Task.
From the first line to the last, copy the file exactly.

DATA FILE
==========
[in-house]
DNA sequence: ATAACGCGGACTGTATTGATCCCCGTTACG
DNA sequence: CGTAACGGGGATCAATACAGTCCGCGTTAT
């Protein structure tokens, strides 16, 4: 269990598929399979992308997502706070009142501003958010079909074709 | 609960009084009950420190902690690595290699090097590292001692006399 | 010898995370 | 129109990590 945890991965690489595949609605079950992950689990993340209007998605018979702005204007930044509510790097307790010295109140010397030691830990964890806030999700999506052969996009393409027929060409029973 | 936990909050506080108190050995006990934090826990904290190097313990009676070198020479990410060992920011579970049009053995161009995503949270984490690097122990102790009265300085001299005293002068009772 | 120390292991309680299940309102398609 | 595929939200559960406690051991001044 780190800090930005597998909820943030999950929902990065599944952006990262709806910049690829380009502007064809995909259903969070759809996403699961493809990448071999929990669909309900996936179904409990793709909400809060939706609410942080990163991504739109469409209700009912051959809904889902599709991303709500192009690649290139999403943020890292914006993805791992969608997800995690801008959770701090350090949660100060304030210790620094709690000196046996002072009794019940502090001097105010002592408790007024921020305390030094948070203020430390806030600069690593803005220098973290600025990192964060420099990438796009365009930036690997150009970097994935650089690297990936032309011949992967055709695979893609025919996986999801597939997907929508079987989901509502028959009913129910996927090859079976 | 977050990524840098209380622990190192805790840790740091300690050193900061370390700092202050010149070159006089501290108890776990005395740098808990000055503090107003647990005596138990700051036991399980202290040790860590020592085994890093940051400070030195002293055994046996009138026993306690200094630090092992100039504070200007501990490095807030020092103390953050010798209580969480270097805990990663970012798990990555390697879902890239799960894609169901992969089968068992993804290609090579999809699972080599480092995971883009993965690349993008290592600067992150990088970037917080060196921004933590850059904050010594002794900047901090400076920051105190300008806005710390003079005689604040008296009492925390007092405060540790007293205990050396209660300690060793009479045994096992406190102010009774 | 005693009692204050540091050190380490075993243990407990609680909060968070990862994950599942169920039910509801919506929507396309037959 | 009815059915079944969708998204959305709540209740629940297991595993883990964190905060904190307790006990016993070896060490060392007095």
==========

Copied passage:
[in-house]
DNA sequence: ATAACGCGGACTGTATTGATCCCCGTTACG
DNA sequence: CGTAACGGGGATCAATACAGTCCGCGTTAT
């Protein structure tokens, strides 16, 4: 269990598929399979992308997502706070009142501003958010079909074709 | 609960009084009950420190902690690595290699090097590292001692006399 | 010898995370 | 129109990590 945890991965690489595949609605079950992950689990993340209007998605018979702005204007930044509510790097307790010295109140010397030691830990964890806030999700999506052969996009393409027929060409029973 | 936990909050506080108190050995006990934090826990904290190097313990009676070198020479990410060992920011579970049009053995161009995503949270984490690097122990102790009265300085001299005293002068009772 | 120390292991309680299940309102398609 | 595929939200559960406690051991001044 780190800090930005597998909820943030999950929902990065599944952006990262709806910049690829380009502007064809995909259903969070759809996403699961493809990448071999929990669909309900996936179904409990793709909400809060939706609410942080990163991504739109469409209700009912051959809904889902599709991303709500192009690649290139999403943020890292914006993805791992969608997800995690801008959770701090350090949660100060304030210790620094709690000196046996002072009794019940502090001097105010002592408790007024921020305390030094948070203020430390806030600069690593803005220098973290600025990192964060420099990438796009365009930036690997150009970097994935650089690297990936032309011949992967055709695979893609025919996986999801597939997907929508079987989901509502028959009913129910996927090859079976 | 977050990524840098209380622990190192805790840790740091300690050193900061370390700092202050010149070159006089501290108890776990005395740098808990000055503090107003647990005596138990700051036991399980202290040790860590020592085994890093940051400070030195002293055994046996009138026993306690200094630090092992100039504070200007501990490095807030020092103390953050010798209580969480270097805990990663970012798990990555390697879902890239799960894609169901992969089968068992993804290609090579999809699972080599480092995971883009993965690349993008290592600067992150990088970037917080060196921004933590850059904050010594002794900047901090400076920051105190300008806005710390003079005689604040008296009492925390007092405060540790007293205990050396209660300690060793009479045994096992406190102010009774 | 005693009692204050540091050190380490075993243990407990609680909060968070990862994950599942169920039910509801919506929507396309037959 | 009815059915079944969708998204959305709540209740629940297991595993883990964190905060904190307790006990016993070896060490060392007095």